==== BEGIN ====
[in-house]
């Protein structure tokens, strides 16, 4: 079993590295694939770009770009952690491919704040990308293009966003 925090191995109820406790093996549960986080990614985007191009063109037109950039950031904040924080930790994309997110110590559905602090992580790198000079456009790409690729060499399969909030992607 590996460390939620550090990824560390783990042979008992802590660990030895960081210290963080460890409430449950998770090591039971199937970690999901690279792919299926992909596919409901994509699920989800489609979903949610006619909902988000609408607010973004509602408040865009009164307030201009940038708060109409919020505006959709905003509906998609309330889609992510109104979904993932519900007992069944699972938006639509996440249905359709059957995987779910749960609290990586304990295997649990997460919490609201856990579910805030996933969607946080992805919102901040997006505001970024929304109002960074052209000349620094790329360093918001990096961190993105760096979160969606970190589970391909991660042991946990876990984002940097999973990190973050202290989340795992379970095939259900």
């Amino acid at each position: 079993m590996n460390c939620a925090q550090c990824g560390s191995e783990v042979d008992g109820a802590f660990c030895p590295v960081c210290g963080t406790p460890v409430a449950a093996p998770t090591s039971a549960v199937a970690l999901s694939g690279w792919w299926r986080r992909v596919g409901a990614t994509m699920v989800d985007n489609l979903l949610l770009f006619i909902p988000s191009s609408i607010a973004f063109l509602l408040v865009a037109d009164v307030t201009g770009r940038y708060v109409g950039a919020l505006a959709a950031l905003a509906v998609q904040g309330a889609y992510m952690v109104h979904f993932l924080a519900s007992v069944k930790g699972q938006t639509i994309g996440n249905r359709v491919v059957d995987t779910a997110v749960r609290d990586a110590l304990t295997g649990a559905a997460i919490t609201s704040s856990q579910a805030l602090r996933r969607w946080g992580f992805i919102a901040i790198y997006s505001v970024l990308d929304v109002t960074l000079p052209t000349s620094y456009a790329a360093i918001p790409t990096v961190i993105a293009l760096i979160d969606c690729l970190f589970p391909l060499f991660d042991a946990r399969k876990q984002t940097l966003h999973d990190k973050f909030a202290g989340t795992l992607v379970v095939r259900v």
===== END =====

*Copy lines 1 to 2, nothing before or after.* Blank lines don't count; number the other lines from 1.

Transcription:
[in-house]
């Protein structure tokens, strides 16, 4: 079993590295694939770009770009952690491919704040990308293009966003 925090191995109820406790093996549960986080990614985007191009063109037109950039950031904040924080930790994309997110110590559905602090992580790198000079456009790409690729060499399969909030992607 590996460390939620550090990824560390783990042979008992802590660990030895960081210290963080460890409430449950998770090591039971199937970690999901690279792919299926992909596919409901994509699920989800489609979903949610006619909902988000609408607010973004509602408040865009009164307030201009940038708060109409919020505006959709905003509906998609309330889609992510109104979904993932519900007992069944699972938006639509996440249905359709059957995987779910749960609290990586304990295997649990997460919490609201856990579910805030996933969607946080992805919102901040997006505001970024929304109002960074052209000349620094790329360093918001990096961190993105760096979160969606970190589970391909991660042991946990876990984002940097999973990190973050202290989340795992379970095939259900």